Conditional probability given only an average

I’ve been working on this question, which I found on physics.SE. Unfortunately it was closed because it’s a homework question, but I’d like to get more of a hint than the original poster got.

I know that I’m supposed to use Bayes’ Theorem, but I don’t see how I’m supposed to use the fact that $$\bar{N}$$ is known. Every effort so far has yielded an unwieldy fraction that can’t be simplified.

Edit: Apparently I'm supposed to copy/paste the question. Here it is:

This is one of the exercises of Barnett's book on quantum information.

A particle counter records counts with an efficiency $$\eta$$. This means that each particle is detected with probability $$\eta$$ and missed with probability $$1-\eta$$. Let $$N$$ be the number of particles present and $$n$$ be the number of detected. Then: $$$$P(n|N)=\frac{N!}{n!(N-n)!}\eta^n (1-\eta)^{N-n}$$$$

I know the mean number of particle present is:

$$$$\bar{N}=\sum N P(N)$$$$

I want to calculate $$P(N|n)$$. I'm stuck here by a while, so I do not know how to proceed.

Edit 2: I'm adding a screenshot of the question in question:

• Please don't link a closed question. Copy the relevant (only math) parts here. Commented Feb 3, 2019 at 2:28
• @leonbloy I didn't know that was a rule, sorry. I've copied it now.
– NNN
Commented Feb 3, 2019 at 4:43
• "I want to calculate 𝑃(𝑁|𝑛)" To do so, you are missing some information, for example the (unconditional) distribution of N would do.
– Did
Commented Feb 3, 2019 at 9:19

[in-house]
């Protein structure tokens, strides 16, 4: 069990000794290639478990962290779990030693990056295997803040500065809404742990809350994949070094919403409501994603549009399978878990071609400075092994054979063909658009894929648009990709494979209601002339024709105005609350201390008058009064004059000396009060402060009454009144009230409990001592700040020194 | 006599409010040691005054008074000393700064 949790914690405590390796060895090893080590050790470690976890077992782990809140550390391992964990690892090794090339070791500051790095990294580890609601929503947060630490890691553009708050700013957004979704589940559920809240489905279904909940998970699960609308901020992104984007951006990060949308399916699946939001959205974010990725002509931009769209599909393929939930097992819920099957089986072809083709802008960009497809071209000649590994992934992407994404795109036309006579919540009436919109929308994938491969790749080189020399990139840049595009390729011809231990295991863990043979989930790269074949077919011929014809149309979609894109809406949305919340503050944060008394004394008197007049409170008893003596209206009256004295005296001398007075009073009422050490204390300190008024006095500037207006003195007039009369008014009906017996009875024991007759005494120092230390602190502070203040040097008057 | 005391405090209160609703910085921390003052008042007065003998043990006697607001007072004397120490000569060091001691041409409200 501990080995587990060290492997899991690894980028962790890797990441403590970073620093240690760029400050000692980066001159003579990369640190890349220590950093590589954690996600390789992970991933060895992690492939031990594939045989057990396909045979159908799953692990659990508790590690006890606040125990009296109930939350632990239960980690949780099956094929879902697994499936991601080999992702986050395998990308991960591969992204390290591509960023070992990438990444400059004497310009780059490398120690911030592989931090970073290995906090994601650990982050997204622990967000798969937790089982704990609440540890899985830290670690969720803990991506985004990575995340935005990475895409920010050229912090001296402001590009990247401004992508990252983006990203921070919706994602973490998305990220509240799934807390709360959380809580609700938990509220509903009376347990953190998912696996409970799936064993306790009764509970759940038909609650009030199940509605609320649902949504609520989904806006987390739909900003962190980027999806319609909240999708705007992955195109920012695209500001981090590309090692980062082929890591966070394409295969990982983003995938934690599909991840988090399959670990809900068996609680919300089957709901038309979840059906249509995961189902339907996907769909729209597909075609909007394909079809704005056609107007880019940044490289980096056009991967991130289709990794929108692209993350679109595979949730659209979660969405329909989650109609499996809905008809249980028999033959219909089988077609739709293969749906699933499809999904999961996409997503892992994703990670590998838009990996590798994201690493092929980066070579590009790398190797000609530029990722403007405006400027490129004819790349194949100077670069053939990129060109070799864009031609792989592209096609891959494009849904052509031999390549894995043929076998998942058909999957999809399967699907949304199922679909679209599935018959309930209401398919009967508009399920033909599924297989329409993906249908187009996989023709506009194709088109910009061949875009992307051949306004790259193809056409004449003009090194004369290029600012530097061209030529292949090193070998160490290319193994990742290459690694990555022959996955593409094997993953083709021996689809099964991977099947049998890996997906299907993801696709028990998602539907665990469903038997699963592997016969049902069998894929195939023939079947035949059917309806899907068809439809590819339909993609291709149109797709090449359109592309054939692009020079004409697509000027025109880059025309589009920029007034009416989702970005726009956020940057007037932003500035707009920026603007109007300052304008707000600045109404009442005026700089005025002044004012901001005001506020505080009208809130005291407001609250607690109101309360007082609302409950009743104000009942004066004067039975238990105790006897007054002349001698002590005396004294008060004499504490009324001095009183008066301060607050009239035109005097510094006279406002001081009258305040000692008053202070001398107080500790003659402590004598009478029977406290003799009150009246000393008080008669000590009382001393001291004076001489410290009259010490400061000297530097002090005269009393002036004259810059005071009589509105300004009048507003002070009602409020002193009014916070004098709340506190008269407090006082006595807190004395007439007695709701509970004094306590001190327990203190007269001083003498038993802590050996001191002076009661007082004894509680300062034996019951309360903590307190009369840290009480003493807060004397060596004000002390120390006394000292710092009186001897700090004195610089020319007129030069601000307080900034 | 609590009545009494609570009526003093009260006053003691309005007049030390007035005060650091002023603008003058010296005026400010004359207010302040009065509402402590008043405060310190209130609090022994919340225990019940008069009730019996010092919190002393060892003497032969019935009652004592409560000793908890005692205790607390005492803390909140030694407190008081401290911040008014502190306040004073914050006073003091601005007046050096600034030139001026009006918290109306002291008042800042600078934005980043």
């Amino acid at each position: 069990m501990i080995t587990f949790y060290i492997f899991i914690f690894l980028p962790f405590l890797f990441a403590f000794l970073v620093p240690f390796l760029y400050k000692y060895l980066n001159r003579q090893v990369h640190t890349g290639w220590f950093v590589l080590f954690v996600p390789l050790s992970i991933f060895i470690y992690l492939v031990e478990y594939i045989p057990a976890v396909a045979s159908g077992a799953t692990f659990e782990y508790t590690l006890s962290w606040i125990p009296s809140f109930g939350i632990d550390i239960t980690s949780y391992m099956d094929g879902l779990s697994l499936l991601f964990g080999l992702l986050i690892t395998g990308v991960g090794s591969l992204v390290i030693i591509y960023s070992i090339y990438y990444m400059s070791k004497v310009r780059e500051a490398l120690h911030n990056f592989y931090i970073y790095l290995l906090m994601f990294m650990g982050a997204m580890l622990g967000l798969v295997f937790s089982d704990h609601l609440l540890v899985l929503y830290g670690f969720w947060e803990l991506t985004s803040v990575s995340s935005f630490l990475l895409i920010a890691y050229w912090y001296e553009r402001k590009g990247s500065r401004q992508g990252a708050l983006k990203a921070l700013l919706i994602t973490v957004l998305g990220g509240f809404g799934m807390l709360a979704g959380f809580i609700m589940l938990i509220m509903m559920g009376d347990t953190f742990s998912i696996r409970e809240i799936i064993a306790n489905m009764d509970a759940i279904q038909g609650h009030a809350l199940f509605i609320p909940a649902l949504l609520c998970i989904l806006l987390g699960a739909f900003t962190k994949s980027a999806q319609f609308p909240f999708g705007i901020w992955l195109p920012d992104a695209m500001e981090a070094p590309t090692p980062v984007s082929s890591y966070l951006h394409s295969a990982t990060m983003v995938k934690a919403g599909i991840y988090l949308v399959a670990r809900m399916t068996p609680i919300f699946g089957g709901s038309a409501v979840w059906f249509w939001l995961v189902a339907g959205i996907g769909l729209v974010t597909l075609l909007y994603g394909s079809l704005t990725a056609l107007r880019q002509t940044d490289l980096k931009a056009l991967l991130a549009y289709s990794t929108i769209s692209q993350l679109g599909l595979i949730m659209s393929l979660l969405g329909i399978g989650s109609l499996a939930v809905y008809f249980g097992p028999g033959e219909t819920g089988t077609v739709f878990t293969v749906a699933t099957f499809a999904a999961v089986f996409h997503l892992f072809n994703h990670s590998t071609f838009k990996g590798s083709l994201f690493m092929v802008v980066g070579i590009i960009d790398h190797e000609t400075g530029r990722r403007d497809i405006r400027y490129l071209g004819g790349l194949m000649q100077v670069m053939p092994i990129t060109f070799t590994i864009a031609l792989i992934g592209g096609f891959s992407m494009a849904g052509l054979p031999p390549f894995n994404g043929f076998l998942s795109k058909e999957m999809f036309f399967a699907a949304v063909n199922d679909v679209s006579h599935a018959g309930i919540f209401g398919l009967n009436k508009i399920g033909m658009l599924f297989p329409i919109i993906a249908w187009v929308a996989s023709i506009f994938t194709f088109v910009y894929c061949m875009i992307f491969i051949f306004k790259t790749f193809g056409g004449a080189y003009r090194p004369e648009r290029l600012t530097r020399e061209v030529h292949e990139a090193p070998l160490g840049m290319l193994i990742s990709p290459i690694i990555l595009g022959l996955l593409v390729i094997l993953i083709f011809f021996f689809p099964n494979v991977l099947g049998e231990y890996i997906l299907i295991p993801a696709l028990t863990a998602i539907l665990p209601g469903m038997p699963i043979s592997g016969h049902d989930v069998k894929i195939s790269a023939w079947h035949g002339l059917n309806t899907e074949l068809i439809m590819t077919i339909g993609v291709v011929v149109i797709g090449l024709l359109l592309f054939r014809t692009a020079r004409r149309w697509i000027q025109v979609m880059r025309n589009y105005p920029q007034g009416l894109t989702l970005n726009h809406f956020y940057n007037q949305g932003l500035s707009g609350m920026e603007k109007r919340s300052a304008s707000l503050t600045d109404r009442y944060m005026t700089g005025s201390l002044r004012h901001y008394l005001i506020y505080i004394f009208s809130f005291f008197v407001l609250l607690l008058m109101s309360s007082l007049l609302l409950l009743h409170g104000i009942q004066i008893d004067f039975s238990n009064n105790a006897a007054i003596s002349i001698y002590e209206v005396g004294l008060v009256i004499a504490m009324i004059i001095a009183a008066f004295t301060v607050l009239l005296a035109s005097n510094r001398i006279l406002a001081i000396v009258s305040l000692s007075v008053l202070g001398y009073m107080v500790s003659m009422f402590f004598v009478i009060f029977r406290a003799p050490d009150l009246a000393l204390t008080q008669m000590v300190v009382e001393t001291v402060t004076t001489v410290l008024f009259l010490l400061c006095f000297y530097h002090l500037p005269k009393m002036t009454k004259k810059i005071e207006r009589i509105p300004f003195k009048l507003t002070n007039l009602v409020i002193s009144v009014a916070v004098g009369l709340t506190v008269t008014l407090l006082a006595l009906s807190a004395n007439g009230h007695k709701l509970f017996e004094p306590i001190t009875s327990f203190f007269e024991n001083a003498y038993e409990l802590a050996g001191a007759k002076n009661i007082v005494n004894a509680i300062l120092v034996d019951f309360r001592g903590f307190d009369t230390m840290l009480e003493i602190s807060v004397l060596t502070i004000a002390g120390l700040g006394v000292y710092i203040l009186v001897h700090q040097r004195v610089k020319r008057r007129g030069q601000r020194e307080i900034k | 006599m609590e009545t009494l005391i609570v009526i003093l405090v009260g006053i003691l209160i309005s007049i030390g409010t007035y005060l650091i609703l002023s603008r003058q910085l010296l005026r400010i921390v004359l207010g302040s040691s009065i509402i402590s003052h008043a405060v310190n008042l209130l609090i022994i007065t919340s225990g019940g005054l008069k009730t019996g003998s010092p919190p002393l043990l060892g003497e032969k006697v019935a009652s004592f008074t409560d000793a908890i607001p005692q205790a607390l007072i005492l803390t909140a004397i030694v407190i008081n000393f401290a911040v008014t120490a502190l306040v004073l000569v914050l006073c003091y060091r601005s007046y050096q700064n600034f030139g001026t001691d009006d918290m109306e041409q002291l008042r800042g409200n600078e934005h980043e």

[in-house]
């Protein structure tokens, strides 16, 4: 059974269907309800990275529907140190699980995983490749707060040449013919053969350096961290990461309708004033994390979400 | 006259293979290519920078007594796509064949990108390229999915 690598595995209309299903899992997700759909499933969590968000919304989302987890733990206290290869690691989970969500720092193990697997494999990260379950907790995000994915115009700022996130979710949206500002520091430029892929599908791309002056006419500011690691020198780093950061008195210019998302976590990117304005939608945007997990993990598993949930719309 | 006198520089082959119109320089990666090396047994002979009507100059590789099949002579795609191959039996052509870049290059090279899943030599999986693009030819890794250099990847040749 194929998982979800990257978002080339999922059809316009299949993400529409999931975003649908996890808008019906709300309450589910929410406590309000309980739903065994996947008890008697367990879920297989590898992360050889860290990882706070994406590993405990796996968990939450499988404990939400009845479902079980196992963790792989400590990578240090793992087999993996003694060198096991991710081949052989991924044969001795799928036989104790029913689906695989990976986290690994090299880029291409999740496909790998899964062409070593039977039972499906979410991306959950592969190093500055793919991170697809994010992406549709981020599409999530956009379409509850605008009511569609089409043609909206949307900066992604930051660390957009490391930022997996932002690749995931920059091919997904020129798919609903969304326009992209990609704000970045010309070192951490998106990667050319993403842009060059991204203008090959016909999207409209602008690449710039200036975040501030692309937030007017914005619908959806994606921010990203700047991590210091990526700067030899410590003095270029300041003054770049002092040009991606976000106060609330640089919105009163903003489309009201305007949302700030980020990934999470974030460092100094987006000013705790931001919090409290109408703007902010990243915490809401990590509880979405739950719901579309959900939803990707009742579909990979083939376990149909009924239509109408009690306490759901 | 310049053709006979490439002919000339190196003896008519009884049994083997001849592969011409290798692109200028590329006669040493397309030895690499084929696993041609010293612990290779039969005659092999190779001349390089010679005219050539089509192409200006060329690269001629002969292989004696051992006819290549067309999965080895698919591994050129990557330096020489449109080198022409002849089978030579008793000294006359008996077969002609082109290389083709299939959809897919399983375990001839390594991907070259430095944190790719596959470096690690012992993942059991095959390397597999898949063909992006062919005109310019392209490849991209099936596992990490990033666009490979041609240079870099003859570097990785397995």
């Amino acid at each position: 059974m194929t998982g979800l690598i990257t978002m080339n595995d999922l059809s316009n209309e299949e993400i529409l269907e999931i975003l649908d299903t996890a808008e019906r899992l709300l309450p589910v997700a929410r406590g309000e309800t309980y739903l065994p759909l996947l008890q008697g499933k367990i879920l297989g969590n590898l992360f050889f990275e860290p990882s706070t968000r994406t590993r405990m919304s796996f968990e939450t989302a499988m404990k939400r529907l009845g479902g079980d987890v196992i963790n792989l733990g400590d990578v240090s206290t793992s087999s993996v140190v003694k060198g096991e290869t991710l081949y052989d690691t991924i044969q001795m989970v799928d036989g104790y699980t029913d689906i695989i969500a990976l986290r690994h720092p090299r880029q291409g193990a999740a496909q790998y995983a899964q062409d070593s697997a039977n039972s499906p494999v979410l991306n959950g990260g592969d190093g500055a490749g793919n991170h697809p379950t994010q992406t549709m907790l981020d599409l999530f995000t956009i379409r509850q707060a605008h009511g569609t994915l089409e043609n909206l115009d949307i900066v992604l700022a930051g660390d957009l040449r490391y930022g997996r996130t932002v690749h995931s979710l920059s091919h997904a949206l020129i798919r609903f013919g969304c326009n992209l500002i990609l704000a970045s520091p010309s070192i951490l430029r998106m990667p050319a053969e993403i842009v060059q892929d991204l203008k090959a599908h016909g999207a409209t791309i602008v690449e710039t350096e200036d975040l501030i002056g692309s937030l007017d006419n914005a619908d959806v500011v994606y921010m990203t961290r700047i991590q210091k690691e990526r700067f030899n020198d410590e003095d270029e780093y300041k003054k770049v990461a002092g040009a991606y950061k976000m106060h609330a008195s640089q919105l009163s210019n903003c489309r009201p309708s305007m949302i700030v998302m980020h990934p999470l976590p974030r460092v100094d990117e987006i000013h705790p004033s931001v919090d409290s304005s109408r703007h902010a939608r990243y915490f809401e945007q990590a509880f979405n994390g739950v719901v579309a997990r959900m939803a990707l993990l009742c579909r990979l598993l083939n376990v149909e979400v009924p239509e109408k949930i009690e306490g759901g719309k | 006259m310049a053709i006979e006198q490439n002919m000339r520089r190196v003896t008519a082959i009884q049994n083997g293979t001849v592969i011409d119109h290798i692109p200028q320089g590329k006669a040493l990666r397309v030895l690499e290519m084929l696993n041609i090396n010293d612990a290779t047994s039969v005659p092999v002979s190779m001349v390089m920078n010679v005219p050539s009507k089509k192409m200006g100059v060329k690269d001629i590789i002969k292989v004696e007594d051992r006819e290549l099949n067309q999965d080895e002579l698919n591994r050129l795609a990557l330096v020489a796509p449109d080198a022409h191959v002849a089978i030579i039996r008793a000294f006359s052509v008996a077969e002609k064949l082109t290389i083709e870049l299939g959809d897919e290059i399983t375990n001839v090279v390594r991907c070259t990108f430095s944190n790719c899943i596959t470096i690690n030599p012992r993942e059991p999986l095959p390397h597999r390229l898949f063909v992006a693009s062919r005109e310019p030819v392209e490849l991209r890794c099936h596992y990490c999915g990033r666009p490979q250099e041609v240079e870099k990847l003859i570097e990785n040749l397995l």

1 Answer

You surely know that

$$P(N|n) = \frac{P(n|N) P(N)}{P(n)}=\frac{P(n|N) P(N)}{\sum_N P(n|N) P(N)}$$

This tells you that you $$P(n|N)$$ is not enough, you need $$P(N)$$. To understand this should be your starting point.

Now, here, you only give us the mean of $$N$$ (actually you wrote the general formula of the expected value, but I guess you meant that you know $$\bar{N}$$). Still not enough.

Perhaps there is some implicit statistical model for $$N$$ that you've missed? Perhaps (just guessing) it follows a Poisson distribution? If so, you are done, because the Poisson distribution depends on a single parameter (which is the mean), hence you indeed can write $$P(N)$$.

• I've attached a screenshot of the exact question from the textbook. Unfortunately, doing this same calculation for a Poisson distribution was part (a) of the question. Do you have any other thoughts, given this?
– NNN
Commented Feb 3, 2019 at 15:31
• No, I don't see how one could do with the mean alone. Commented Feb 4, 2019 at 15:10